The Covid-19 crisis has imposed unexpected financial burdens on many of us. If you are a federal employee and experiencing financial hardship due to the coronavirus pandemic, it’s good to know that there are resources out there to help.
CARES Act and the TSP
First, if you participate in the Thrift Savings Plan (TSP), you can now access your TSP savings more easily. As part of the CARES Act, Congress has made it easier for you to borrow against or withdraw your savings.
You must be able to show that either you or your spouse or family member has been diagnosed with COVID-19, or that you are experiencing severe financial loss due to the work and business disruptions caused by the virus.
Ordinarily, an early TSP withdrawal based on financial considerations will incur a 10% penalty on the amount of the withdrawal, in addition to any tax you may owe on the funds withdrawn. However, if you qualify and indicate that your withdrawal was caused by the coronavirus, the IRS will waive the penalty.
- may be able to borrow up to 100% of your TSP savings;
- may be able to suspend payments on your TSP loans for 12 months; and
- may even be able to make a one-time withdrawal of up to $100,000 – even if you have not reached age 59 ½ or demonstrated the specific hardship generally required for such a withdrawal.
Moreover, if you withdraw TSP funds in 2020, you can declare them over the next three years to reduce the tax burden. For example, if you withdraw $9,000 this year because of the virus, you may have the option to declare $3,000 for the tax years 2020, 2021, and 2022.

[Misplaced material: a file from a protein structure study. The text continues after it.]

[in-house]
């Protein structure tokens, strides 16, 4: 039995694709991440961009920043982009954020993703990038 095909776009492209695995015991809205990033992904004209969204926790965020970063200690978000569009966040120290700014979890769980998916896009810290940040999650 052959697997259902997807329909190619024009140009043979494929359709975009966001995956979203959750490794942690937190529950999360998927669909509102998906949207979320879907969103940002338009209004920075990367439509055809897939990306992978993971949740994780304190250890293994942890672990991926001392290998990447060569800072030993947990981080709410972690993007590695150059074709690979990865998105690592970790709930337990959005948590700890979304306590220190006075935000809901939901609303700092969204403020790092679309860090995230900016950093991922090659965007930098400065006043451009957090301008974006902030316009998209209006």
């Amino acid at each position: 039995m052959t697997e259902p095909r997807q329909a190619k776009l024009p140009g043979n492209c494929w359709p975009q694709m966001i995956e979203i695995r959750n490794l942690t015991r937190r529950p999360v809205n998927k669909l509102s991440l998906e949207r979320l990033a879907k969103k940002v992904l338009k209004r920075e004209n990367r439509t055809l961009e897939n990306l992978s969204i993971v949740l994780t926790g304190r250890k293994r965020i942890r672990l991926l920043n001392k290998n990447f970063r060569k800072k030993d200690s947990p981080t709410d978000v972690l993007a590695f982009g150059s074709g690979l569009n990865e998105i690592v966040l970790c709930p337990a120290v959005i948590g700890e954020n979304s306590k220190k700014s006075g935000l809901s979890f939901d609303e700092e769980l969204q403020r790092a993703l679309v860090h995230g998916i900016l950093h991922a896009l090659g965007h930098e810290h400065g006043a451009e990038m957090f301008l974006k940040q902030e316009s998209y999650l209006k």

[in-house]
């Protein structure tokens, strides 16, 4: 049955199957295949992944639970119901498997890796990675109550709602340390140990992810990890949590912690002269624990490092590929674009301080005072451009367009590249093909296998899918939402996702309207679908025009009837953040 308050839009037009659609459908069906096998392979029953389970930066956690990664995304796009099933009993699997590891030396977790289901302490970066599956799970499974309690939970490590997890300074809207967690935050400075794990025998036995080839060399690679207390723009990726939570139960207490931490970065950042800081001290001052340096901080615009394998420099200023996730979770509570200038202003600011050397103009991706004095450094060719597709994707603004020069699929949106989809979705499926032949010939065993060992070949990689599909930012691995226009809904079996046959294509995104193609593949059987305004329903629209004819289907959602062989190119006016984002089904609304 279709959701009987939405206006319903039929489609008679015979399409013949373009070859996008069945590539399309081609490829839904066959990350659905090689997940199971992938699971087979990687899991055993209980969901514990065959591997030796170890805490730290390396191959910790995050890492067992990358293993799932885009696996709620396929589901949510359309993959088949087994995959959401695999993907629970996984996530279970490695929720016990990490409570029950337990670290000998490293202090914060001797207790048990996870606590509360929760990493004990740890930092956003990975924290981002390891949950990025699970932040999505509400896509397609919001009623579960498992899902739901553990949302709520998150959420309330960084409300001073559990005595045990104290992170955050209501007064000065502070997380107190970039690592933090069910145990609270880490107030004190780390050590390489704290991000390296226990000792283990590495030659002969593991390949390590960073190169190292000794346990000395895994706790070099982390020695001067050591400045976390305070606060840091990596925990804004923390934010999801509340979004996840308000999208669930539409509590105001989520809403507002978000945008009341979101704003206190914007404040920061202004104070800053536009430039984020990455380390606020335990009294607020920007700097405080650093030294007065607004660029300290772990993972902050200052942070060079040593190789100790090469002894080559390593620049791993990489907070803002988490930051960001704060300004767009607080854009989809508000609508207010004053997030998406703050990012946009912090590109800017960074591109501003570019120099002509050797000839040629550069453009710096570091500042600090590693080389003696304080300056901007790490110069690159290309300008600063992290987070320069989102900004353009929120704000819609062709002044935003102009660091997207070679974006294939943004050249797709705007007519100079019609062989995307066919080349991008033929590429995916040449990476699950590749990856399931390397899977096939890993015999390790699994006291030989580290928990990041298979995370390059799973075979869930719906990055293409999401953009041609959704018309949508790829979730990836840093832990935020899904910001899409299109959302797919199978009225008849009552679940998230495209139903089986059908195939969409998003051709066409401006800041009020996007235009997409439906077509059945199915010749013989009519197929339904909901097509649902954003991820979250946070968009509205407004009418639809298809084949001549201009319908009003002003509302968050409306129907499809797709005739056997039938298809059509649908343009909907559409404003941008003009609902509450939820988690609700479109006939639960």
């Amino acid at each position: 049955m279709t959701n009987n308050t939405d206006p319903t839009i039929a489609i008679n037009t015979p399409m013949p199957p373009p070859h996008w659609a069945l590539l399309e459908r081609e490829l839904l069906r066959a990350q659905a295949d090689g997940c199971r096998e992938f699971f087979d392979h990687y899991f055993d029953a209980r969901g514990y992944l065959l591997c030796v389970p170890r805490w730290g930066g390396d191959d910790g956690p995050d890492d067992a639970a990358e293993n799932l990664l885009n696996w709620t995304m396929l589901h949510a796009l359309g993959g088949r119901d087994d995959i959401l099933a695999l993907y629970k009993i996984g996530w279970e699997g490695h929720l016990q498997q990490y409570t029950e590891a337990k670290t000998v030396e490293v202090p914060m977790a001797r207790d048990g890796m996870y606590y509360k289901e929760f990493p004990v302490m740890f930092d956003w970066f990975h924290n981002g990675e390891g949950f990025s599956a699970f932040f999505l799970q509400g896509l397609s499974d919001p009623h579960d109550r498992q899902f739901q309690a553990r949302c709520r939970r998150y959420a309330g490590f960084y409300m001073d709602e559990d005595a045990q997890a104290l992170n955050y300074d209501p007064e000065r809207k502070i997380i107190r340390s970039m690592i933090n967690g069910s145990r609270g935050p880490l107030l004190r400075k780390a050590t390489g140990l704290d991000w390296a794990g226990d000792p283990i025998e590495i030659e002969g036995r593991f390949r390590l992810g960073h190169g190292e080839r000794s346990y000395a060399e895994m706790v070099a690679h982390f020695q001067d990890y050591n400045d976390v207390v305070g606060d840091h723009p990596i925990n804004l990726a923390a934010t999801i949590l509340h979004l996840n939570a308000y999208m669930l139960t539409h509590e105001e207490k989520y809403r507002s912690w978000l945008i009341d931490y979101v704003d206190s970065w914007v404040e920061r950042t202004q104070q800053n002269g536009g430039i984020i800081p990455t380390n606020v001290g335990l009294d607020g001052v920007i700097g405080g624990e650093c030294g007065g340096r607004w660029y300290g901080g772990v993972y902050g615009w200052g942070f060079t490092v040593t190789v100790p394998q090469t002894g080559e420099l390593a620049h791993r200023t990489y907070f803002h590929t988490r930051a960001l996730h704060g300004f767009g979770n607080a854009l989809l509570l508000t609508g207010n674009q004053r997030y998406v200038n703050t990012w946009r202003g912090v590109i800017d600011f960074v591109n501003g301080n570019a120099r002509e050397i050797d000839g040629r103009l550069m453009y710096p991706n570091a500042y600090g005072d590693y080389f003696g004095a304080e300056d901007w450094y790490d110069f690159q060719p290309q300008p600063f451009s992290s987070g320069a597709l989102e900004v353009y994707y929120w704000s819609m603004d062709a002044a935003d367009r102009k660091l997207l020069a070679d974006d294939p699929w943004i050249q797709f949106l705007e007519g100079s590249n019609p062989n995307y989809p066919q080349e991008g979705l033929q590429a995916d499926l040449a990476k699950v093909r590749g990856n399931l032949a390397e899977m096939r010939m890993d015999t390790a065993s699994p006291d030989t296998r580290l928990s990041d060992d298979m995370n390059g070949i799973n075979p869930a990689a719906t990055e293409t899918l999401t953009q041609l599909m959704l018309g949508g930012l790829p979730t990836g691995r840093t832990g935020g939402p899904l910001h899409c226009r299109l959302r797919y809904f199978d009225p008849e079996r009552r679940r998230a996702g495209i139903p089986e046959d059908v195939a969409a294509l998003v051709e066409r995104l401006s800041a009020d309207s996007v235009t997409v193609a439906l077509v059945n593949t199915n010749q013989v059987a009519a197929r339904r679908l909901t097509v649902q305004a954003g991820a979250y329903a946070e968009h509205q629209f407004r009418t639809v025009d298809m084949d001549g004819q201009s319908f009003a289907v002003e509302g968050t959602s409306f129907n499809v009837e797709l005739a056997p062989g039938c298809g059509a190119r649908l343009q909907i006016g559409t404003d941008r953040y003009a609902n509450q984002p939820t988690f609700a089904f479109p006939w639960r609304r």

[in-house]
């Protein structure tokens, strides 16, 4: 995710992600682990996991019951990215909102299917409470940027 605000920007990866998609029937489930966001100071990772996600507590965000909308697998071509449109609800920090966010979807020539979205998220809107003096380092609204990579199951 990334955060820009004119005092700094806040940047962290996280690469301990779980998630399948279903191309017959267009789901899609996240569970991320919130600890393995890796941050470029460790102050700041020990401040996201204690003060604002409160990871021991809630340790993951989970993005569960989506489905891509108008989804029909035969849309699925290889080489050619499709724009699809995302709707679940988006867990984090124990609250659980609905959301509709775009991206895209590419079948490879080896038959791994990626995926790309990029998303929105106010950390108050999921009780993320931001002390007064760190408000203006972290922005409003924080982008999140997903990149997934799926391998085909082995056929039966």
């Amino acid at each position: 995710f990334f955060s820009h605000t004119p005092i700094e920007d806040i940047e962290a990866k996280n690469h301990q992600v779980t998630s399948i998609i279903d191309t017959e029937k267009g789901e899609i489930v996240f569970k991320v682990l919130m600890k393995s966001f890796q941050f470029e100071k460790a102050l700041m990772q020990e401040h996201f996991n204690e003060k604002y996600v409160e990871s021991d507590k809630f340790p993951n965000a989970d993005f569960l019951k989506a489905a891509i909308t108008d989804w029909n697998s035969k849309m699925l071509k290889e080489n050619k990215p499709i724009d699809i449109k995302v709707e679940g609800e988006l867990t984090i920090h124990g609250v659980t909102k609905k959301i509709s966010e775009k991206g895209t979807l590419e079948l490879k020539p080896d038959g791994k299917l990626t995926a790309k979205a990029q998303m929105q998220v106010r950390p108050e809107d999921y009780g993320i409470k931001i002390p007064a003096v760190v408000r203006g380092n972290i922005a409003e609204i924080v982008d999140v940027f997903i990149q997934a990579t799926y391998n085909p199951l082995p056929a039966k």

These special conditions regarding access to your TSP funds under the CARES act have strict deadlines, so be sure to check with HR and don’t delay acting.
Also, don’t forget the Federal Employee Education and Assistance Fund (FEEA). This organization has been around since 1986 and provides emergency financial assistance and scholarships to civil federal and postal public servants and their families.
FEEA is offering loans of up to $1,000 to federal employees who are themselves sick with COVID-19, are caring for someone with COVID-19, or are unable to work due to quarantine, and who have wholly exhausted all of their annual, sick, advanced and FFCRA leave.
They also are helping by providing bridge grants to spouses or children of federal employees who have passed away due to COVID-19. Their web page is worth a visit: they have gathered lots of helpful pandemic-related links in one place. You can even apply there to receive a fabric mask if you are working in direct contact with the public or have returned to a worksite with other employees.
The financial hardships to federal employees from the pandemic are real. It’s good to know there are some resources available to help.
Mary E. Kuntz is a partner at Kalijarvi, Chuzi, Newman & Fitch, P.C.. She helps federal employees challenge discrimination and retaliation in the workplace and represents clients on complex employment issues such as security clearance applications and appeals, discipline and performance, and whistleblower cases.